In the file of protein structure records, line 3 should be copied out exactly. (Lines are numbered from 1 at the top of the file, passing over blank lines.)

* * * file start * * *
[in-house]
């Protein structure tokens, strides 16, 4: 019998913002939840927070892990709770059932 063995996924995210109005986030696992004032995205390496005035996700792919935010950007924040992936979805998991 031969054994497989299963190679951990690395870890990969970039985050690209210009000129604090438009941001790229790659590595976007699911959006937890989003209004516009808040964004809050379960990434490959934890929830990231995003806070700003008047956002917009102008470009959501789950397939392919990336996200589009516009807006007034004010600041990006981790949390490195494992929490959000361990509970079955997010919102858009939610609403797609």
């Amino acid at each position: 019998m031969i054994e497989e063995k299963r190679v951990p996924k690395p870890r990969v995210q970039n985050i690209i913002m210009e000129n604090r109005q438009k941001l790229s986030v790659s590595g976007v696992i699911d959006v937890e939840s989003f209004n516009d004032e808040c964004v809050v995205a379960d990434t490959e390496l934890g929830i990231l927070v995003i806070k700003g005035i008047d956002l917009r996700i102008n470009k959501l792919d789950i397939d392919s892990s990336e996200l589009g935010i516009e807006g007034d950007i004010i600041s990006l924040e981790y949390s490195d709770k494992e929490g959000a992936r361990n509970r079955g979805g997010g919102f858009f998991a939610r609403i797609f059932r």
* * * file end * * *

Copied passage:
């Amino acid at each position: 019998m031969i054994e497989e063995k299963r190679v951990p996924k690395p870890r990969v995210q970039n985050i690209i913002m210009e000129n604090r109005q438009k941001l790229s986030v790659s590595g976007v696992i699911d959006v937890e939840s989003f209004n516009d004032e808040c964004v809050v995205a379960d990434t490959e390496l934890g929830i990231l927070v995003i806070k700003g005035i008047d956002l917009r996700i102008n470009k959501l792919d789950i397939d392919s892990s990336e996200l589009g935010i516009e807006g007034d950007i004010i600041s990006l924040e981790y949390s490195d709770k494992e929490g959000a992936r361990n509970r079955g979805g997010g919102f858009f998991a939610r609403i797609f059932r």